Clinical Trial Financial Assistance
Insurance companies generally will cover what is considered the standard of care for a disease. However, if the treatment is experimental or investigational, a patient may not receive insurance coverage. Sometimes hospitals, research centers and pharmaceutical companies will cover the cost of treatment in a clinical trial. But often, trials require additional tests, doctor visits, travel, childcare costs and other expenses that are covered neither by the trial sponsors or the patient’s insurance. In these cases, patients are responsible for the costs. There are organizations that provide help for these costs though and we have outlined them on this resource page.
21st Century C.A.R.E.
- 21st Century C.A.R.E. provides patients immediate financial assistance for incidental expenses related to active cancer treatments. This allows the patient to put their focus where it belongs – on beating the disease.
The eligible patient must be referred by a physician to be considered for assistance. Applications are processed without delay. Once the application is approved, we can then offer patients financial assistance for incidental expenses related to: transportation to and from treatments, follow-up visits related to cancer-care, childcare during treatment, temporary housing due to geographical distance from the treatment center, medical supplies and much more.
- Offers limited assistance for cancer-related costs, and our professional oncology social workers can help you find resources.
CancerCare Co-Payment Assistance Foundation: 1-866-552-6729, http://www.cancercarecopay.org
- The CancerCare Co-Payment Assistance Foundation is a not-for-profit organization established in 2007 to address the needs of individuals who cannot afford their insurance co-payments to cover the cost of medications for treating cancer. The Foundation is proud to be affiliated with CancerCare, a national not-for-profit organization that has provided free professional support services including counseling, education, financial assistance and practical help to people with cancer and their loved ones since 1944.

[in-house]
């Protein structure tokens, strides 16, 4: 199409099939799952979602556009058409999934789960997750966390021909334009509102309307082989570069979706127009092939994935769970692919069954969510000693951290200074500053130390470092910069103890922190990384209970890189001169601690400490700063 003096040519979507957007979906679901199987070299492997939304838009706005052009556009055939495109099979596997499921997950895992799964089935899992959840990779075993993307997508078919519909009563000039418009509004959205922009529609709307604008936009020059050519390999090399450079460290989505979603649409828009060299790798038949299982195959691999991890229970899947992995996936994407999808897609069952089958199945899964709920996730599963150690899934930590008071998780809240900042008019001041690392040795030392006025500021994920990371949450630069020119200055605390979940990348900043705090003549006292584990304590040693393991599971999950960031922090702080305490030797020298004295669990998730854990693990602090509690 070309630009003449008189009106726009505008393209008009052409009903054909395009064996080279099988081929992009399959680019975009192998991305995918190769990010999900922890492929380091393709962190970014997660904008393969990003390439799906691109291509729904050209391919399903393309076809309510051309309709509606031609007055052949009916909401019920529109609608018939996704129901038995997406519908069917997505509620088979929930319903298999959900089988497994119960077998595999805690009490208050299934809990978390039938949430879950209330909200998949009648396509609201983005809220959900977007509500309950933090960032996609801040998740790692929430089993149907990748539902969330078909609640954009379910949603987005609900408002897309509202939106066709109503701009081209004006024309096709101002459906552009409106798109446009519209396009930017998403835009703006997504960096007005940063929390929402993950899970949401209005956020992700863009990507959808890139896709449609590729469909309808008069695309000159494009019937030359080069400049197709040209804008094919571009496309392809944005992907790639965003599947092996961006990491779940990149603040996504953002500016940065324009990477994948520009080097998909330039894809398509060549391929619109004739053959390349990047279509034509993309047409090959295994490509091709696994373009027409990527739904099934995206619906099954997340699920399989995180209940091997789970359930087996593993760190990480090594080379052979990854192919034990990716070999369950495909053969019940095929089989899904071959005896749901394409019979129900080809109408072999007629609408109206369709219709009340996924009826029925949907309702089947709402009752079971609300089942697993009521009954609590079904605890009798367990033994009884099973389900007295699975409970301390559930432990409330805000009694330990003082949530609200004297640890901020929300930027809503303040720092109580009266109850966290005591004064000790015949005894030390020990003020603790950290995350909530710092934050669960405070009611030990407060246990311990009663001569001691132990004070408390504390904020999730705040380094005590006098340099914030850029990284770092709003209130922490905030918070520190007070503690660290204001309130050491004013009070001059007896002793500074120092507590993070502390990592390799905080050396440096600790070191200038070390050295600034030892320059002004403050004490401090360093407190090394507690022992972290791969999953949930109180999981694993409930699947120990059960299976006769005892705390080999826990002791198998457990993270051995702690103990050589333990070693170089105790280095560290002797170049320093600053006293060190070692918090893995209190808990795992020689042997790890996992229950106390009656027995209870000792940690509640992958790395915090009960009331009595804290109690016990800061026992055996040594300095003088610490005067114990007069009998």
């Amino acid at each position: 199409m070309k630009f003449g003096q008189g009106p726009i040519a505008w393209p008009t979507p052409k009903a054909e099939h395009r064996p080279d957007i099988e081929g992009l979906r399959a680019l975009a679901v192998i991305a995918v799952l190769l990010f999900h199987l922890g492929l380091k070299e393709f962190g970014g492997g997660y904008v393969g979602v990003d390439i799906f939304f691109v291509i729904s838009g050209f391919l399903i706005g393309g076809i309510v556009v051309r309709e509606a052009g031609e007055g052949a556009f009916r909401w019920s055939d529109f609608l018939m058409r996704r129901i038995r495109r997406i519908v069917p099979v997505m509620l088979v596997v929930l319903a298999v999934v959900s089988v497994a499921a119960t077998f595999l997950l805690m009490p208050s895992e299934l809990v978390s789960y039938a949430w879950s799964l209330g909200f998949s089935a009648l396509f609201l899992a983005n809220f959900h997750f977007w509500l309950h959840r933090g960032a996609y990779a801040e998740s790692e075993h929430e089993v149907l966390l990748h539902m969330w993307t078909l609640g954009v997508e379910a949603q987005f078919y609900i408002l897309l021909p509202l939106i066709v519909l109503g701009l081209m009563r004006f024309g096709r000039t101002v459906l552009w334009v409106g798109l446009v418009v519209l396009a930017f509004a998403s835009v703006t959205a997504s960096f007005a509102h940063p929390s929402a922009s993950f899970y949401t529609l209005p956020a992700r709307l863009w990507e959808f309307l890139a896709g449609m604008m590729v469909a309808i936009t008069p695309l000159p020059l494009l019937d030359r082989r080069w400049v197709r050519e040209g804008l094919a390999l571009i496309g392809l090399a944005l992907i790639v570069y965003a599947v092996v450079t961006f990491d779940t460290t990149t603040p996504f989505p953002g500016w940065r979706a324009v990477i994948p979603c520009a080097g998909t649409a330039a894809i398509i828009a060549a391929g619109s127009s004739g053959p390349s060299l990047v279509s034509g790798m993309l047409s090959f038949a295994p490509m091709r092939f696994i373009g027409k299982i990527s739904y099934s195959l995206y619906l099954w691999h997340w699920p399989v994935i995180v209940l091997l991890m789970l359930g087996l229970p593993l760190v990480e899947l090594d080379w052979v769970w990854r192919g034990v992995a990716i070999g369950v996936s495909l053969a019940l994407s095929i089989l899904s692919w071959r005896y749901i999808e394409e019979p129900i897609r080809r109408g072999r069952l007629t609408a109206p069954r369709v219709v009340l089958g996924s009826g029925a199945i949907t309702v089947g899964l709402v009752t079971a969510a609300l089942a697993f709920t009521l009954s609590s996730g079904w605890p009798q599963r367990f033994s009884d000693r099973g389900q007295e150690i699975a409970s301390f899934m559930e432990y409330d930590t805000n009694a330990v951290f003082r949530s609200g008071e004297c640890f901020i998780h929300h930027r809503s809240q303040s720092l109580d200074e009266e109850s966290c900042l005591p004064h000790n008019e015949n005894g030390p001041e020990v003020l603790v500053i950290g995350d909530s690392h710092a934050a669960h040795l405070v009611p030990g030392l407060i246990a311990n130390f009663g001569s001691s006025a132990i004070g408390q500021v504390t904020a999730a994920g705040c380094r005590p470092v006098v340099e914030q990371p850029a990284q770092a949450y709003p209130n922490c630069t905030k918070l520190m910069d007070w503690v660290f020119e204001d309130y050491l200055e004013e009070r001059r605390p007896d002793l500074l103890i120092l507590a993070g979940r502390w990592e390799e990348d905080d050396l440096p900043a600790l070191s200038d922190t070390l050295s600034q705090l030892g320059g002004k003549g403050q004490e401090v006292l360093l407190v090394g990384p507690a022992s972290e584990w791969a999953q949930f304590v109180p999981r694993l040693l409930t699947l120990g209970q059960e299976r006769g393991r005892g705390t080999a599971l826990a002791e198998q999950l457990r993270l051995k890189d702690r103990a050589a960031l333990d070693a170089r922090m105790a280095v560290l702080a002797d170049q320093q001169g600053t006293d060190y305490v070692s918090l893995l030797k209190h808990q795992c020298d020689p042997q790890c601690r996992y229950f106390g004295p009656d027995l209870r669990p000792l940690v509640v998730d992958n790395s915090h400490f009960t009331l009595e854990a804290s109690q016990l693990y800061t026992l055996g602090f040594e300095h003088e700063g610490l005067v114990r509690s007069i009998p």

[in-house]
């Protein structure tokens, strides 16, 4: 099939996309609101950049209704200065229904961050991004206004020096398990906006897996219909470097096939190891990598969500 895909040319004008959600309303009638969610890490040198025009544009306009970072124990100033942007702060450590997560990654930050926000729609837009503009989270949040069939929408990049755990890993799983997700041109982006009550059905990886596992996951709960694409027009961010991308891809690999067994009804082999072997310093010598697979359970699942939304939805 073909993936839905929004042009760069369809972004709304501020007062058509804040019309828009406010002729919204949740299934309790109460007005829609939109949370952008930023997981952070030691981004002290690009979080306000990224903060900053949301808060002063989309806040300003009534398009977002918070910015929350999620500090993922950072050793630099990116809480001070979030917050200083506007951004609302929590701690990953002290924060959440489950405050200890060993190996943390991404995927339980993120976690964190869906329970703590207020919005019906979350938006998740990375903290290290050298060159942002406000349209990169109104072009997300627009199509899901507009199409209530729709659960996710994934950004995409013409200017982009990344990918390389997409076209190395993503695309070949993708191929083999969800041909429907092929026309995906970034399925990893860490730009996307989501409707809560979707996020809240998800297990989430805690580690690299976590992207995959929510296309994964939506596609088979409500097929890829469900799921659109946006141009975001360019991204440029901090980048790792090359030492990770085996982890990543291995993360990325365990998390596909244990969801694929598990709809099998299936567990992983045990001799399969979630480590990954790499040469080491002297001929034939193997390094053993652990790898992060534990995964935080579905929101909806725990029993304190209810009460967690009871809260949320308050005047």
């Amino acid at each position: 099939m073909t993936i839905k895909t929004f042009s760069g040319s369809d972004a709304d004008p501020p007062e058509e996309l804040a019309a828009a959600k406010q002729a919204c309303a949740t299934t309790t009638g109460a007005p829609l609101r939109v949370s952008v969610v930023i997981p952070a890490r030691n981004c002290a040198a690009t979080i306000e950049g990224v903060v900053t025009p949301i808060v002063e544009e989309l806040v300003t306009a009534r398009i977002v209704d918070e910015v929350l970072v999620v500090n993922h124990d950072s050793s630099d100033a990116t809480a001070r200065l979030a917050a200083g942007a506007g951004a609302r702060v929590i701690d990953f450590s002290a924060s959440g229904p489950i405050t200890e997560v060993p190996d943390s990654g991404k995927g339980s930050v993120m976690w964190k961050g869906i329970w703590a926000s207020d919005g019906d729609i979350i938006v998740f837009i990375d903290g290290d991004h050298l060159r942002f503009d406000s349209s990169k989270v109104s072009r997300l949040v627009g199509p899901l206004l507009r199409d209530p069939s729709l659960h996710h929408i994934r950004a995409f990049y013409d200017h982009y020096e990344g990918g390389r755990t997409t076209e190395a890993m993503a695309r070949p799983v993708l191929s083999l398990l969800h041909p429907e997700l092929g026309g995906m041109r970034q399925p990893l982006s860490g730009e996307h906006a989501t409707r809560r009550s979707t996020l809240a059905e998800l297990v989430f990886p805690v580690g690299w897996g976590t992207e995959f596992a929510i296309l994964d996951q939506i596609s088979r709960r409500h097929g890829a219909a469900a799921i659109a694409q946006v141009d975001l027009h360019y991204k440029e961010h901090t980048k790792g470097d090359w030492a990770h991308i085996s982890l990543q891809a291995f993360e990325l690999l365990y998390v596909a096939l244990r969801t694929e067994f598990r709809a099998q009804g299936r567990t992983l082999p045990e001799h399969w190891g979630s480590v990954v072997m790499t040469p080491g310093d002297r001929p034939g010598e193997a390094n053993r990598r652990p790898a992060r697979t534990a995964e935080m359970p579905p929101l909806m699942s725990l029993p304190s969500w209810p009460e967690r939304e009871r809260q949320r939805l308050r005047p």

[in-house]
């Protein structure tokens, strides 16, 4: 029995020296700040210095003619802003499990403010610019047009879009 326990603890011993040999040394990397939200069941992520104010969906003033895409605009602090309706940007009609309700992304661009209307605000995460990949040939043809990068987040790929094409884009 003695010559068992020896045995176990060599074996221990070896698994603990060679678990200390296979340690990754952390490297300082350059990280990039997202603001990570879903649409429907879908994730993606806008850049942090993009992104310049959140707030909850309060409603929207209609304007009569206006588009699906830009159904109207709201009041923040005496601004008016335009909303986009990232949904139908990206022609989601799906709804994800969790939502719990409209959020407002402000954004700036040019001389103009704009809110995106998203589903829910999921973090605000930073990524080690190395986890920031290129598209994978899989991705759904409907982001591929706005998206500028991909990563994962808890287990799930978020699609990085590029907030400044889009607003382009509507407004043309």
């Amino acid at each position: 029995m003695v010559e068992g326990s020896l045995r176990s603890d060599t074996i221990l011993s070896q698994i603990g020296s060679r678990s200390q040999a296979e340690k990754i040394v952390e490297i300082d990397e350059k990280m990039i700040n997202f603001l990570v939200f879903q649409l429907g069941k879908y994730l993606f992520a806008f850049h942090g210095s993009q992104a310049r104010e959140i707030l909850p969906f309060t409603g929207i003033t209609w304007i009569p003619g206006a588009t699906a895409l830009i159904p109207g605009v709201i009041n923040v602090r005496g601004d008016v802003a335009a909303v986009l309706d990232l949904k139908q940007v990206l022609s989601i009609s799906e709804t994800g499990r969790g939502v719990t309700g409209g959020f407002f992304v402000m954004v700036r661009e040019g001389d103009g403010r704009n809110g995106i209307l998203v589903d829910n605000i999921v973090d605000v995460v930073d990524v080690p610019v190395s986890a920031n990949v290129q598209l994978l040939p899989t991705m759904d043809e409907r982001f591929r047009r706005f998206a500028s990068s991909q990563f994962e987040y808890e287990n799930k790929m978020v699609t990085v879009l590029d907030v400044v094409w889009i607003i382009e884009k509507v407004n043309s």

- PAN Foundation believes that high deductibles and co-pays should not prevent people with life-threatening, chronic and rare diseases from getting the medications and treatment they need. That’s why PAN Foundation offers the fastest, most dependable way to help patients pay for their out-of-pocket costs.
Patient Advocate Foundation
- National Underinsured Resource Directory – Patients that have current health insurance but are still struggling to meet the out-of-pocket cost demands are considered underinsured.
Cancer Financial Assistance Coalition
- A list of member organizations that provide financial and other assistance: http://www.cancerfac.org/members.php
Social Security Benefits for When You Have Cancer
Illumination Foundation, the Recuperative Care Center
- A SAFE DISCHARGE PLAN FOR THE HOMELESS PATIENT
- For those ready for discharge from the hospital, but have no place to go
Both Medicare and the National Cancer Institute provide information on Medicare coverage for clinical trials. Medicare will cover the cost of a trial to diagnose and treat cancer.
1–877–486–2048 for hearing impaired
For everything you need to know about Medicare:
National Cancer Institute
NCI fact sheet on Medicare coverage for clinical trials:
Also from NCI for non-Medicare patients: